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Guest blog: Bernard Jenkin MP on permanent secretary objectives and role of Civil Service CEO

Reflecting on Martin Donnelly's case.

Martin Donnelly set out the up-to-date case for an impartial and permanent civil service. It is worth reflecting that it is only necessary for a permanent secretary to make such a speech, because the established order is now subject to such uncertainty. Since then, the government has announced there will be a Civil Service chief executive and the 2014-15 permanent secretary objectives have been published.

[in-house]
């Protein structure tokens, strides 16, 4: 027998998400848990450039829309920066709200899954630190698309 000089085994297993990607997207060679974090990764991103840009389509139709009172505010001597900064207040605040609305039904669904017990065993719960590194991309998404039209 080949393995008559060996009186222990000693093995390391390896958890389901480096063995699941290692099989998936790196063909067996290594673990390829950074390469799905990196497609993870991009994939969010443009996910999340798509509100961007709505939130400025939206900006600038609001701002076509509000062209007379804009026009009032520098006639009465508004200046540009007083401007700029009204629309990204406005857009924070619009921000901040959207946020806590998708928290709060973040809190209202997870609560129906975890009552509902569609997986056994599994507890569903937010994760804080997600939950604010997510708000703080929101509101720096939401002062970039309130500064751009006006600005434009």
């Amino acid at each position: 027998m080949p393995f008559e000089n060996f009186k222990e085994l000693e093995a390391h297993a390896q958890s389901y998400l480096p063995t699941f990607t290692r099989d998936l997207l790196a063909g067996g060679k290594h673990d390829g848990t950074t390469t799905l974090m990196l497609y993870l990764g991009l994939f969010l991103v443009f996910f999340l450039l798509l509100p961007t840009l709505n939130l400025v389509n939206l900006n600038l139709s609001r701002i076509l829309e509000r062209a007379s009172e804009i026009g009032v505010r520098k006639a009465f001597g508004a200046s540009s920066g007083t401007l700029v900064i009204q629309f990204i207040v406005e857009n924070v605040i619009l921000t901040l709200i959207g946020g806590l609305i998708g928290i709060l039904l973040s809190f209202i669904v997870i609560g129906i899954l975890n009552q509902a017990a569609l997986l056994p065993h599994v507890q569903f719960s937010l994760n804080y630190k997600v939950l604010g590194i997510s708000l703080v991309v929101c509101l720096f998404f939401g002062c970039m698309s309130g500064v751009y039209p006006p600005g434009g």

The Civil Service is one of the great institutions of state. Under our constitution, the executive exercises the Royal Prerogative and enjoys substantial de facto control over the legislature and appointments to the judiciary. Governments come and go, and having no codified constitution, or formal separation of powers, Parliament depends upon this body of permanent officials underpin the constitutional stability of our country. That is why a permanent and impartial Civil Service was established. The Civil Service has no separate legal personality: the Crown, ministers and the Civil Service are in law indivisible. Any move away from the Northcote-Trevelyan settlement would be a major constitutional change. But for our system to work, a high level of trust between ministers and officials is required. This trust, and with it the relationship between ministers and civil servants, seems to be breaking down (watch this space - PASC will be looking at this question in the autumn). Now that Sir Bob Kerslake will step down as Head of the Civil Service (HCS), the old order is being restored, by Cabinet Secretary (CabSec) Sir Jeremy Heywood taking back that role (sigh of relief across Whitehall!). However, the appointment of a Civil Service chief executive, who will also be Permanent Secretary in the Cabinet Office, with experience outside Whitehall, begs many questions. PASC will review this new role when Sir Jeremy appears before us on Monday 8 September. What will such a chief executive execute? On the one hand, Francis Maude has demonstrated, amid regular expressions of frustration, how much can be achieved by shaking the tree from the centre, to improve IT, digitisation, project management, efficient use of property and so on. But the friction generated also demonstrates that trying to improve commercial skills, issuing directives, setting new targets and objectives on their own have their limits. Figures like Lord Browne champion the idea of a strong centre for Whitehall (and he is to be one of the appointment panel) but the indications are that the Chief Executive role will be limited. If there were going to be a new centre of Whitehall, with power over departments, then that would be a serious and radical change, which requires a good deal more discussion and scrutiny to be credible. It is not something that can be achieved by stealth. As the Institute for Government's Peter Riddell has pointed out, the new role “will not be a chief executive in any sense normally recognized in either the private or public sectors” and will be limited to the Cabinet Office remit of commercial, supplier management, digital, property, HR, project management and civil service reform. Permanent secretaries will answer to the CabSec and HCS. Is this going to be enough? Will such a limited direct role achieve the step change in efficiency and accountability that ministers both want and deserve? Leadership Just recently, the departure of Tesco’s chief executive suggests that the company's leadership model, with its primary focus on cost-cutting and efficiency, has also proved its limitations. To get real sustainable improvement, the Whitehall leadership first needs to recognise why things don’t work so well now, and the real changes that need to be made. They are not about structures, or contracts, or performance benchmarks. They are not just about hard skills, like contract management and IT. Hammering at just things like this cannot create the true, broad, responsive and accountable capability ministers crave. The 2014-15 permanent secretary objectives and indeed the Civil Service Reform Plan, with its “7 game changers” are not on their own enough. Change needs to be far more about people, their attitudes and learned behaviour. Many people struggle to combat the negative, cynical, secretive, competitive, unsupportive and ultimately destructive culture of Whitehall. There is still too little emphasis on what it is to lead people, what it feels like to be accountable for that leadership in Whitehall, and too little importance attached to understanding what it is like to work in Whitehall departments. Pitifully few of the 2014-15 permanent secretary objectives even mention employee engagement, and the importance of improving the annual engagement index in departments and across Whitehall as a whole. And yet no organisation can function effectively, let alone optimise performance, without high levels of employee engagement. It should be a primary objective of all leaders in Whitehall: a prime indicator of performance, not just a tie-breaker. Whitehall has responded to modern politics by becoming more ‘political’, more driven by the news agenda where everything has to be presented as better than it really is. Accountability has come to mean blaming people, rather than empowerment. Despite seeking to be more responsive, ministers feel their decisions are blocked or unreasonably delayed by officials, even deliberately or dishonestly. Nobody wants this. How the new Whitehall chief executive fixes this should be his or her top priority. Role of the new chief executive The new chief executive must be someone who recognises that accountability cannot be achieved by forcing obedience to ministerial orders so that instructions are carried out more directly, or finding who to blame when things go wrong. Accountability is about trusting your subordinates that they will not just observe process, but will exercise their judgement, as they carry out their roles, responsibilities and tasks. In turn, leadership is about winning the trust of subordinates, understanding problems they face, and supporting them as they resolve them. The new Chief Executive should be the alter ego of CabSec and HCS, to whom he/she will report. Together their prime objective should be to promote the understanding that accountability depends upon trust and openness between individuals at all levels is essential, and that this depends upon every leader and decision-maker across Whitehall developing a shared understanding of what it is together they aim to achieve. The Prime Minister and Francis Maude need to become the political champions of this approach. Without this understanding, performance management reduces relationships to a top-down transaction, as though permanent secretaries should manage their subordinates like double glazing salesmen. In the most effective organisations, working relationships are not transactional, but based on shared belief in the overall mission, on shared values and the active sharing of strategic intent. It helps if you like the person you are working for; and vice versa. Then people become willing to take responsibility and to be held to account. And when things get difficult and mistakes are made, as always happens, openness and trust become even more essential if there is to be learning and improvement. Complex arena In the complex arena of Whitehall, working relationships depend above all upon subtle understandings between the individuals concerned. There needs to be trust that information and knowledge which is shared will be used to help and support one another, not to undermine or to discredit.  Rather than Tesco, this demands more of the John Lewis Partnership approach, in which your performance is evaluated against the manner in which you approach your tasks, and treat your colleagues, not just on the output. The mission, the purpose, is the primary means of leadership. Francis Maude rightly wants passionate commitment from civil servants to their tasks. This requires developing a shared vision and purpose, backed by values like honesty, fairness and service in pursuit of the public good.  Indeed, this is the only means of achieving it. The leadership of the Civil Service can draw upon its powerful sense of mission, about why we have a professional, permanent and impartial Civil Service, and about how the people within it aspire for it to work so much better than it does. Francis Maude is right to say that there needs to be an end to the negative briefings. It is understandable that where a negative atmosphere persists, officials would rather not take decisions or take responsibility, and therefore it is also inevitable that ministers should feel things are not being done, and Parliament feels powerless to hold ministers to account. So the new Chief Executive needs to lead a rather different conversation across Whitehall. His/her strategy should be about promoting a common purpose, increasing employee engagement, and promoting the right values in the institution they lead. Leadership is about building a shared understanding of objectives, of agreed plans, and of agreed ways, means and ends. Accountability, trust and leadership must be regarded as core values of the Civil Service. He or she will then need to gather a full understanding of why people hold negative attitudes, and to behave as they do. Such an understanding needs to be shared by a united leadership. Only then can they agree on a plan about how to reshape attitude and behaviour: or what some call the “culture” of Whitehall. This is much harder than restructuring, or deciding to contract out, or setting new objectives, but there is no substitute of promoting such real change. Now, there is a challenge for a new Civil Service chief executive. And he or she will need the full backing of the Cabinet Secretary and ministers, including the prime minister. Disunity or disinterest from the top will just mean change takes far too long, if it happens at all.